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How to Replace Brake Kit 00-05 Chevy Impala

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How to Replace Brake Kit 00-05 Chevy Impala

Created on: 2011-03-06

If your 00-05 Chevy Impala brakes are squeaking, its probably time for a new set! Replace your own with expert help from 1A Auto in this tutorial video!

  1. step 1 :Removing the Brake Caliper
    • Pry center cap or hubcap to access and remove the lug nuts
    • Jack up the car and remove the wheel
    • Place a screw driver or pry bar into the hole on the caliper and pry out so that the piston drops into the caliper
    • Undo the two 15mm bolts on the back of the caliper
    • Pull caliper off, using a screw driver to pry it off if necessary
    • Secure caliper bracket safely to avoid stressing the brake line
  2. step 2 :Removing the Caliper Bracket and Rotor
    • Pry brake pads out of the caliper bracket
    • Remove the two 15 mm bolts on the back side of the caliper bracket (use pipe with the ratchet for more leverage)
    • Remove bracket and rotor
  3. step 3 :Reinstallation of Brake Caliper
    • Replace rotor and secure with a lug nut
    • Replace the caliper bracket and tighten bolts to 90ft/lbs
    • Remove caliper bracket slides and clean with a wire brush
    • Slide brake pads into place
    • Pull caliper down and use a c-clamp to push the piston all the way into the caliper
    • Place the caliper back on to the bracket
    • Clean caliper bolts and add small amount of oil
    • Replace caliper bolts. Torque them to 50ft/lbs.
    • Remove lug nut and replace wheel.
    • Tighten lug nuts in a star pattern and replace cap.
    • Before driving, pump brakes until pedal goes solid.

Tools needed for replacement

  • General Tools

    Large C-Clamp

    Wire Brush

  • Ratchets & Related

    A Piece of Pipe (for leverage)

    Ratchet

    Torque Wrench

  • Screwdrivers & Related

    Flat Blade Screwdriver

  • Sockets - Metric

    15mm Socket

    19mm Socket

Installation Video
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Brought to you 1AAuto.com your source for quality replacement parts and the best service on the internet.

Hi, I'm Mike Green. I'm one of the owners of 1A Auto. I want to help you save time and money repairing and maintaining your vehicle. I'm going to use my 20 plus years of experience restoring and repairing cars and trucks like this to show you the correct way to install parts from 1aauto.com. The right parts installed correctly. That's going to save you time and money. Thank you and enjoy the video.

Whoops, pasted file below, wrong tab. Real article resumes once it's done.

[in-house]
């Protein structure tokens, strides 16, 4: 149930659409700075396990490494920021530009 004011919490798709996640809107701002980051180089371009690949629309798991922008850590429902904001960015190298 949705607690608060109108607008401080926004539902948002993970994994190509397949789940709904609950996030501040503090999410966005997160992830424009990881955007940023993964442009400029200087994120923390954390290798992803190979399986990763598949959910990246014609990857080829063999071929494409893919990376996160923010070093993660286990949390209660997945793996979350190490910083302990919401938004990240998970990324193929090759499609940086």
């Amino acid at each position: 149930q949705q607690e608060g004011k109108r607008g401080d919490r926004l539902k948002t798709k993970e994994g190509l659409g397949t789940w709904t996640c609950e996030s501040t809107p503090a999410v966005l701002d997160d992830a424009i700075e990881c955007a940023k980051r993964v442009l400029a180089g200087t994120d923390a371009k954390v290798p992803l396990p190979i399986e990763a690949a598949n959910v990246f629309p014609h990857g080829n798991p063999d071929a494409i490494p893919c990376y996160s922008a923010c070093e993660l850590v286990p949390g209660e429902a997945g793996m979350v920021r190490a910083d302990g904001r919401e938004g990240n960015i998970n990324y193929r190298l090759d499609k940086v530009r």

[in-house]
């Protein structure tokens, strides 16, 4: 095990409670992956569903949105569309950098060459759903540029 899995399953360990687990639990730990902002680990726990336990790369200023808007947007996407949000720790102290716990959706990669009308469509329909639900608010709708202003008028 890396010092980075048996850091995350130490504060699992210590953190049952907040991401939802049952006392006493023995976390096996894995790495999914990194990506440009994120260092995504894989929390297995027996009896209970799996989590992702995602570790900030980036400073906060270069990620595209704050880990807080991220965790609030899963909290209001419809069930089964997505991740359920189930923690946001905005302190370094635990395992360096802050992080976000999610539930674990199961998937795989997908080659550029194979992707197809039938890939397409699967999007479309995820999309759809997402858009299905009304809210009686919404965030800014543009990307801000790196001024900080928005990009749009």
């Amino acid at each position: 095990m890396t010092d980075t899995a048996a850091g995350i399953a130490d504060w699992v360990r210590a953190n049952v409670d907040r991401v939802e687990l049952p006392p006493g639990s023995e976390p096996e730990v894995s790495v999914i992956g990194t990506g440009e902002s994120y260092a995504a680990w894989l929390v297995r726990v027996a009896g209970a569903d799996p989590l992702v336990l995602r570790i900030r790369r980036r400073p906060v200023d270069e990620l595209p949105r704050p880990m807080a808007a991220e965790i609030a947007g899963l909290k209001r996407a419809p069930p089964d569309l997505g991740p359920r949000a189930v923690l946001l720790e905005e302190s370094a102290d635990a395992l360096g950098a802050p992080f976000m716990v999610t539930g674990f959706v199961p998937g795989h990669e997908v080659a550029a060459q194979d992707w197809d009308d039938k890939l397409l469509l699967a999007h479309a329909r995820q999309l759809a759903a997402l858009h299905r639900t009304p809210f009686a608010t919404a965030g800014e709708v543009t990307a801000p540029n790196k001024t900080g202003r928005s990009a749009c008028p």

In this video, we're going to show you how to remove and replace the front brakes. I found that this car actually has fairly new front brakes on it, so we're not actually putting new parts on it, just showing you how to take them off and putting them back correctly.

This process is the same for all 2000 and 2005 Impalas, and it's similar for a whole bunch of different cars that have front disk brakes, flat blade screwdrivers, a large size, 15 millimeter, 19 millimeter socket and ratchet, which obviously can be different per vehicle. A breaker bar or pipe, you might need that for leverage, and the torque wrench to get it back together correctly.

First use a screwdriver to remove the center cap. This car has aluminum wheels. If you have a hubcap it might be a little different. You may need to use a wrench to loosen up your lug nuts first while your wheels on the ground, then raise and support your car, and always follow the instructions with the jack and jack stands to jack a car. You can either place a jack or place your jack stand. You can also jack right up here onto the sub frame where the two beams meet.

I have the fortune of having air tools, so I'm going to use them. Just remove the wheel here. You can also use just turn the steering wheel and turn your wheel so you can access the brakes easily. To remove the calipers, you're going to remove two 15 millimeter bolts, one down there and one right up there.

Before you do that, you take a screwdriver or a large pry bar and put it in this hole. If your brakes are worn down more than on this car, you may have to use more angle but then you pry out and that helps to push your piston down into the caliper and makes it easier to get the caliper off.

Now, I'm going to remove those two bolts, and they shouldn't be too tight. They're usually tightened up to about 50 to 60 foot pounds, and we're going to speed it up here.

Depending on how much you pushed the piston back in, you can pull the caliper up and off. Have a screwdriver handy as I now appear with one, and just use a screwdriver to pry off the caliper and put it up top for now. Be careful not to stress your line and then the brake pads just come right off. They just pry right out of the caliper bracket.